My garden is an a sort of transition period between summer and fall. Many of the perennial summer flowers now have seedheads instead of blooms, while the fall flowers have either just begun to flower or are on the verge. Most of the asters, in particular, are dotted with blue and purple, a prelude to the mass of color that will come later in the season. Every morning I inspect these late bloomers, pardon the pun, with impatience (if not Impatiens). I want to address them sternly: “Hey, you! Don’t just stand around gawking – think you’ll get around to blooming before the holidays?” But I remain quiet for the most part, because I don’t want to give the neighbors any funny ideas.
But back to the September Bloom Day. Let’s start by walking out through the back porch.
The Flowering Tobacco (Nicotiana alata) is looking very nice. Very important with this one to deadhead promptly.
Overall, I’m pleased with the look of the containers on the back porch landing.
The Japanese Anemones (Anemone x hybrida) are among the late bloomers. This is ‘Honorine Jobert’. I find the flower buds attractive in their own right. I like how you can see the white between the bracts as they are just about to open.
The Great Blue Lobelia (Lobelia syphilitica) seemed to bloom only briefly this season. Whenever I look at this plant I think that whoever came up with the botanical name is definitely guilty of false advertising, or maybe wishful thinking. The name is derived from the incorrect but once common belief that this plant cures syphilis. Couldn’t the taxonomists take time out from messing up perfectly adequate botanical names and think up something a little less unseemly for this poor flower?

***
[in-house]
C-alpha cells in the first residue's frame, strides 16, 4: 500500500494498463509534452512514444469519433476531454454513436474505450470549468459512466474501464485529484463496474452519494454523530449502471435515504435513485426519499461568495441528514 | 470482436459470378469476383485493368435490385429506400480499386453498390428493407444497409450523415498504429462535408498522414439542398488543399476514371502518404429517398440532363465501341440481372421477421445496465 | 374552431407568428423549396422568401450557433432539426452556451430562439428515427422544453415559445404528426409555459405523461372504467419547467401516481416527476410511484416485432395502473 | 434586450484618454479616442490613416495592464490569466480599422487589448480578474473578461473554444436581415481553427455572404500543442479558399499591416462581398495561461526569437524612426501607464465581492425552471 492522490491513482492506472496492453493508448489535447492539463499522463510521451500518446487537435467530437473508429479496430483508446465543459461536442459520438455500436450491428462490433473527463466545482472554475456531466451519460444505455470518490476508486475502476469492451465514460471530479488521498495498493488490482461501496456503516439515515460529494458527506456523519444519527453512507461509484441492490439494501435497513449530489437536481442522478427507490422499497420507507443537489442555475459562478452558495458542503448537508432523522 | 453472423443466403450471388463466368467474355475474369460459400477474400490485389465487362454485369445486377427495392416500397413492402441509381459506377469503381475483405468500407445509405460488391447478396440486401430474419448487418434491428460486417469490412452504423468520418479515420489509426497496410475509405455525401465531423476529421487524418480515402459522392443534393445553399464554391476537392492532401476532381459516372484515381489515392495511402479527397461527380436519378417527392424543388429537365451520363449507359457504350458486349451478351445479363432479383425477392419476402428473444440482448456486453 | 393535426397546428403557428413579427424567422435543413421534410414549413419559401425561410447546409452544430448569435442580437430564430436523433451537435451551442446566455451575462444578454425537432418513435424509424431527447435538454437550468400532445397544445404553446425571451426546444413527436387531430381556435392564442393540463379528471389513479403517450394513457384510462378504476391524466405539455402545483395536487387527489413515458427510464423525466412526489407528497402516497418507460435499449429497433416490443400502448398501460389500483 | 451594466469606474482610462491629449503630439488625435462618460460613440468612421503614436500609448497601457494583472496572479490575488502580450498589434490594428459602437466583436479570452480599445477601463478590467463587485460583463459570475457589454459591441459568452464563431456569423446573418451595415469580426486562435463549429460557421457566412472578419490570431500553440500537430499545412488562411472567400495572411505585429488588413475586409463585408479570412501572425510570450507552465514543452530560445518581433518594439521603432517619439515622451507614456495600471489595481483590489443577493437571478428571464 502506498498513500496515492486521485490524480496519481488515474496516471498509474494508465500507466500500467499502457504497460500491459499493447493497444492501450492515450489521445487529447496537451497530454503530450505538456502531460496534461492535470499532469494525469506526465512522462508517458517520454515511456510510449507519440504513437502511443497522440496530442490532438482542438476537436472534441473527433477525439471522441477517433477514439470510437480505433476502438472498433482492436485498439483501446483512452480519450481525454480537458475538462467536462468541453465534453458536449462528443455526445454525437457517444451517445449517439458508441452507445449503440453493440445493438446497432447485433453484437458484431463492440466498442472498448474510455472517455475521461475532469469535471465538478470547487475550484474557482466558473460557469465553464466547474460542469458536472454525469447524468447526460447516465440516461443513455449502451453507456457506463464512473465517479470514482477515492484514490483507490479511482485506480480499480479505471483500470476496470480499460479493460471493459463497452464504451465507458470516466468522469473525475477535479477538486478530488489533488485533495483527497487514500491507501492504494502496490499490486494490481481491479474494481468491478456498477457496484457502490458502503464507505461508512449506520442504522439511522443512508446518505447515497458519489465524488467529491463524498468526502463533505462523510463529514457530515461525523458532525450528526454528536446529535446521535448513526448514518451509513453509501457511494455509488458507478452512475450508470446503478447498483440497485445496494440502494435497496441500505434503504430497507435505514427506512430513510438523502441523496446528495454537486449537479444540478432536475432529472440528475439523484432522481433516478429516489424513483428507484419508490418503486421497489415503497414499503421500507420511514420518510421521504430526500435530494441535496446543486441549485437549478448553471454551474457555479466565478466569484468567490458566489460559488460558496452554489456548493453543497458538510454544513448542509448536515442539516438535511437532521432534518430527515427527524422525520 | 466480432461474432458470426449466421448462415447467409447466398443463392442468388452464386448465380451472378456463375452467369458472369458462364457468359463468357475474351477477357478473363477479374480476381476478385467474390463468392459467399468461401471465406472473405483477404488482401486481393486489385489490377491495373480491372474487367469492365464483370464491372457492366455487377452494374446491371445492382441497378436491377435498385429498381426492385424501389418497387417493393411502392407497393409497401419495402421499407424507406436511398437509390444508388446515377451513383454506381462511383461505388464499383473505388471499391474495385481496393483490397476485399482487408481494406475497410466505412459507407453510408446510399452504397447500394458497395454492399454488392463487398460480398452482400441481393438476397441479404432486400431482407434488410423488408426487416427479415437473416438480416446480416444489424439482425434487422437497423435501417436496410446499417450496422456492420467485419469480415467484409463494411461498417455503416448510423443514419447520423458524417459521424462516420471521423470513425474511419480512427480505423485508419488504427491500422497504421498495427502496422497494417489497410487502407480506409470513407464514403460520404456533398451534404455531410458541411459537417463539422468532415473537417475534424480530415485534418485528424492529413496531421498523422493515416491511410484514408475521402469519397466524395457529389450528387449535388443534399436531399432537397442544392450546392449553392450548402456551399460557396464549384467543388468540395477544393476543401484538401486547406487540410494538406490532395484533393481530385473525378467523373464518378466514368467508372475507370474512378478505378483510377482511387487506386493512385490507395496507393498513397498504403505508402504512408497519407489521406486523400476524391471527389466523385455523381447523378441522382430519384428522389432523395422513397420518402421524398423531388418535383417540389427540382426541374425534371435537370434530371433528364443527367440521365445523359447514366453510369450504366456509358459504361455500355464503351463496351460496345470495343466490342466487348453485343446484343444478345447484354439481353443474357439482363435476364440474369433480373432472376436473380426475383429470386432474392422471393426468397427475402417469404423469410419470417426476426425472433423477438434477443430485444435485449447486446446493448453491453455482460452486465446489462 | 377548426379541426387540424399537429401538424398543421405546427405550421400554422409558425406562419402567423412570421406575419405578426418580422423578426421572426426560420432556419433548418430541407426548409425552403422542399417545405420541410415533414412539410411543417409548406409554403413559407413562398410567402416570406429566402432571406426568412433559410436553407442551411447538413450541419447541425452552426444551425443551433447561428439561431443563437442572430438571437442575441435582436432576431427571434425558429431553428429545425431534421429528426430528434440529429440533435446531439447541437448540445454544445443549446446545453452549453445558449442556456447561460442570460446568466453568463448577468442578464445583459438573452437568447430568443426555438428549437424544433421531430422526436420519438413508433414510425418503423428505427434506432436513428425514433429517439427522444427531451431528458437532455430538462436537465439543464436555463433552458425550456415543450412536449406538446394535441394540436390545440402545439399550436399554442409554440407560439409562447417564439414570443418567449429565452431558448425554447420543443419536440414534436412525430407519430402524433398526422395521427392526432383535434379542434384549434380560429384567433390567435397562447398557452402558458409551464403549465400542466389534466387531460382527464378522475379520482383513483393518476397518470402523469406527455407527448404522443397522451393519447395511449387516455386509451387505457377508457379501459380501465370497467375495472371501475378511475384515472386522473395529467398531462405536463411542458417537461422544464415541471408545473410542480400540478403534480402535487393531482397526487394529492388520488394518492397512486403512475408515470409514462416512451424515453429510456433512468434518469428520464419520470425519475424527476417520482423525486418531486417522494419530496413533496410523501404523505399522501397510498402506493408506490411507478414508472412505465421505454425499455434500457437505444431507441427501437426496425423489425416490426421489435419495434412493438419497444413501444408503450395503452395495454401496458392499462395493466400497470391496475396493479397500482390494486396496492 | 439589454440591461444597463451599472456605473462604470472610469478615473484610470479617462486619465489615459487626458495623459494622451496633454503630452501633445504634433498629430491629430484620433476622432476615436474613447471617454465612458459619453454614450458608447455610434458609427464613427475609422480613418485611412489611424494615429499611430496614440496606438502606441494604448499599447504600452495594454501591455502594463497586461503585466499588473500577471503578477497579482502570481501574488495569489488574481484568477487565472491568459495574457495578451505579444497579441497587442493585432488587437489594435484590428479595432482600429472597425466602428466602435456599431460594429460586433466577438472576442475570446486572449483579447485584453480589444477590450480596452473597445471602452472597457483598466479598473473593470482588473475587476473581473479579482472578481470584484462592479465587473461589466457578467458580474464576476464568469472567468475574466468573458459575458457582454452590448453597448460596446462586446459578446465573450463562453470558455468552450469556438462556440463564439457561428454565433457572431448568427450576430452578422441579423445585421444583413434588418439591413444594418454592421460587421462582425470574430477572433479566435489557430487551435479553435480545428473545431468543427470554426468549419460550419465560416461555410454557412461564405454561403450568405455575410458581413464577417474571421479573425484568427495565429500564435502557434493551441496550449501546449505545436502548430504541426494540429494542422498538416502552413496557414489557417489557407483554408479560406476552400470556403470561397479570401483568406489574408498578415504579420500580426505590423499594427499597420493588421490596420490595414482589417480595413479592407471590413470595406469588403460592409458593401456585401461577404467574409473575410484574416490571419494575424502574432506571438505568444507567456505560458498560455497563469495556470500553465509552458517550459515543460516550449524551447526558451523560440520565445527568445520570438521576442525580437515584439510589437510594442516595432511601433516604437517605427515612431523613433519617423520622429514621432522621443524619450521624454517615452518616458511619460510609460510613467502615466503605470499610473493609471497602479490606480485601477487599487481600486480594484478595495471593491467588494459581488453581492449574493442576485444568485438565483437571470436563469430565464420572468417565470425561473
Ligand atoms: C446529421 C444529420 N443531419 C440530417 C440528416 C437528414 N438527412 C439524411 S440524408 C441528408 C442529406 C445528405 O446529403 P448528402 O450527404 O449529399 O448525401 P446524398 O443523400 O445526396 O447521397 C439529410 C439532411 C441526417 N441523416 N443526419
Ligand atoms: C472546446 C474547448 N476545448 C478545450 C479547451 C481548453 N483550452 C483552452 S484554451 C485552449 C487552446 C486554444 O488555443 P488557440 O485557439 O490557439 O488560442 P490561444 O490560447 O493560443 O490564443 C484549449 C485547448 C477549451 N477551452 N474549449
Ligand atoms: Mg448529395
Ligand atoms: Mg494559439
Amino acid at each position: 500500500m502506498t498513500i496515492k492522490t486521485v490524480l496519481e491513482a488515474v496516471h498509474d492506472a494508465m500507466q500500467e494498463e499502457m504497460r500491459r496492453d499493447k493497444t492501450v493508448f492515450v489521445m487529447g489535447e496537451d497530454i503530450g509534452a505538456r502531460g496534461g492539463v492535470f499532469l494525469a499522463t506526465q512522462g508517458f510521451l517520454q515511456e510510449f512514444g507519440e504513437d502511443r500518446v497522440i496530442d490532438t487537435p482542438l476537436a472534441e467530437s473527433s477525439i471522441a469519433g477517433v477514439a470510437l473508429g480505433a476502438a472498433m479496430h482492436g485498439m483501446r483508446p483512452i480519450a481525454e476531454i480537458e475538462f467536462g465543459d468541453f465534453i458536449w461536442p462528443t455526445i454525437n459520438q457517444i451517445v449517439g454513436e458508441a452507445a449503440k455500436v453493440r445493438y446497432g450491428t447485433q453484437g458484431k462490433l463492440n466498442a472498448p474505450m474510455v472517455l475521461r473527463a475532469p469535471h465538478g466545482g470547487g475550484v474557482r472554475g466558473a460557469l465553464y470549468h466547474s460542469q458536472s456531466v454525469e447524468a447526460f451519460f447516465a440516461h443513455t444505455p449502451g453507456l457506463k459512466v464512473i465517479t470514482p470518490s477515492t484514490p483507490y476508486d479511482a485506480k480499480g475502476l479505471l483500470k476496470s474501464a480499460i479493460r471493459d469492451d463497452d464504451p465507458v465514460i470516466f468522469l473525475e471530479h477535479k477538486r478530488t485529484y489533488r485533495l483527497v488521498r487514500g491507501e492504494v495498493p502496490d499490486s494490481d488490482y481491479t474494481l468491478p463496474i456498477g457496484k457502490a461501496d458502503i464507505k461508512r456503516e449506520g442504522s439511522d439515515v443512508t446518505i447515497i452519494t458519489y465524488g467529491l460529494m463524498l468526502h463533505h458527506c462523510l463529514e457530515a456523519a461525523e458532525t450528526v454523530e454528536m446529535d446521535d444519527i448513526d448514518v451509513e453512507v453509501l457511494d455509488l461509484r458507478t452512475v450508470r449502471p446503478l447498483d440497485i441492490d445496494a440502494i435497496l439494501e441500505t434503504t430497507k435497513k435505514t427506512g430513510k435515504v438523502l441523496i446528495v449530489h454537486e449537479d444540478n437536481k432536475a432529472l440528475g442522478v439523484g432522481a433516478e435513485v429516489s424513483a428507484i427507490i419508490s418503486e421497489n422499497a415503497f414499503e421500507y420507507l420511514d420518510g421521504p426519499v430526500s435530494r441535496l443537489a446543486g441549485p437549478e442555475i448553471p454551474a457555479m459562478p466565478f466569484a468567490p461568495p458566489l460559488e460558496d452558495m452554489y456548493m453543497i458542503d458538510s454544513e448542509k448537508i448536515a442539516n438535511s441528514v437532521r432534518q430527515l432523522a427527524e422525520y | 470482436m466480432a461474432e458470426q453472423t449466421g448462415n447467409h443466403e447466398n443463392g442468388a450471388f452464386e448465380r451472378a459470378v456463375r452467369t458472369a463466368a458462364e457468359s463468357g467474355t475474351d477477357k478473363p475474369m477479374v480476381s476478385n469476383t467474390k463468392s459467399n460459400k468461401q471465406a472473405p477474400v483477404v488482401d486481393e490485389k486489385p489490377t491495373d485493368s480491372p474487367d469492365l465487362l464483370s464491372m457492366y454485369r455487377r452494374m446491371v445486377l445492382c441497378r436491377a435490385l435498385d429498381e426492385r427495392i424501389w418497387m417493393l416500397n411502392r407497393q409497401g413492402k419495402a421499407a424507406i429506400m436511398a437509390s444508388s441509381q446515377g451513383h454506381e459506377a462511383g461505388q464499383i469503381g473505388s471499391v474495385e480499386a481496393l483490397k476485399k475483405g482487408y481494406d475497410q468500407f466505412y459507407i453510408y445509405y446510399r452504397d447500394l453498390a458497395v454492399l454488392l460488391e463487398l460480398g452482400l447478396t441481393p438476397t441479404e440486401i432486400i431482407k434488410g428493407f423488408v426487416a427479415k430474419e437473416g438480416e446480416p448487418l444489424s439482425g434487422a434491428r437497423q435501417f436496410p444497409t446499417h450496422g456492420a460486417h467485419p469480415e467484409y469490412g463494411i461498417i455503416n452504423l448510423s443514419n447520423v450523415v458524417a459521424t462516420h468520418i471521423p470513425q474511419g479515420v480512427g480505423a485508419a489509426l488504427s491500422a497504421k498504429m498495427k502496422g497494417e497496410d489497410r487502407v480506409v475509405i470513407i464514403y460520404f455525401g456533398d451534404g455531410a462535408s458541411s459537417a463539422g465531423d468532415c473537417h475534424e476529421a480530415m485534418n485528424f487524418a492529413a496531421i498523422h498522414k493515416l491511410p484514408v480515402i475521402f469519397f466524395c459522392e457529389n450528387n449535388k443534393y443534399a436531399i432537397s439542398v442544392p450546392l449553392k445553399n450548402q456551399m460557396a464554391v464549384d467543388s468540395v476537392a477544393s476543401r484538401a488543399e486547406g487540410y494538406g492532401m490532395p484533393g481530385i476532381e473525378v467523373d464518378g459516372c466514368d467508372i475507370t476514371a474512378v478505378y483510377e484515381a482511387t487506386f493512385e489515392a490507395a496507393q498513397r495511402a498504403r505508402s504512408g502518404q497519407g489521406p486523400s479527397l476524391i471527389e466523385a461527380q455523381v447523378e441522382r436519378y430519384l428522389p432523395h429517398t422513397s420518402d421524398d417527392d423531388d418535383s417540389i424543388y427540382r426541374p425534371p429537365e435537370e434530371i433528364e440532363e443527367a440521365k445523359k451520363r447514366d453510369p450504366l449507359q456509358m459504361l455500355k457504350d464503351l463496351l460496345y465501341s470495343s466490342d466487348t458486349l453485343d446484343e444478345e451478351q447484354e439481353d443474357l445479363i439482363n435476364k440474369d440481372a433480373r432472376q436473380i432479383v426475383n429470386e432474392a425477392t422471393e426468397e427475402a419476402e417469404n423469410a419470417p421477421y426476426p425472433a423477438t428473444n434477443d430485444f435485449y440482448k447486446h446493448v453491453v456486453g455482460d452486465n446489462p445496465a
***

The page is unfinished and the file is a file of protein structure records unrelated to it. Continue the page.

Crooked Stem Aster (Aster prenanthoides) starts blooming in late summer and does well in shade and moist soil.
My kids refer to Big Leaf Aster (Aster macrophyllum) as Big Ass Leafter. This is a good plant for difficult sites.
Zigzag goldenrod (Solidago flexicaulus) does well in shade and is an attractive plant, but it should ONLY be planted in difficult sites with plenty of tough competition. Otherwise, it becomes a rapacious thug.
Now let’s amble around to the front yard, past the vegetable and herb bed. First we see the orange ’Profusion’ Zinnias interplanted with Prairie Dropseed (Sporobolus heterolepsus).
Then there’s the Anise Scented Goldenrod (Solidago odora) and Aromatic Aster (Aster oblongifolius).
Most of the color coming from the raised bed along the walk to the front door comes from Black Eyed Susan (Rudbeckia fulgida) and Spider flower (Cleome ‘Senorita Rosalita’).
There’s also Brown Eyed Susan (Rudbeckia triloba) and Anise Hyssop (Agastache foeniculum) in the parkway.
New England Aster (Aster novae-angliae) is just beginning to bloom in the front island bed. I grow the straight species, and it’s interesting to see how variable the flower colors are: blue, purple, pink …
Bluestem Goldenrod (Solidago caesia) is a nice low goldenrod for the garden, just be prepared to pull up lots of seedlings.
Short’s Aster (Aster shortii) is, as you can see, completely covered with buds. The first few have just popped.
And on the east side of the house, the Impatiens seem to have called it quits for the season. The Verbena, however, are still going strong.
Well, that’s it. I’m thinking I may follow-up with posts with more information on the different kinds of goldenrod and aster in the garden. They’re my fall favorites – I’d take them over chrysanthemums any day. Would you agree, or are you a chrysanthemum fan?
Many thanks to Maydreamsgardens.com for hosting Garden Bloggers Bloom Day.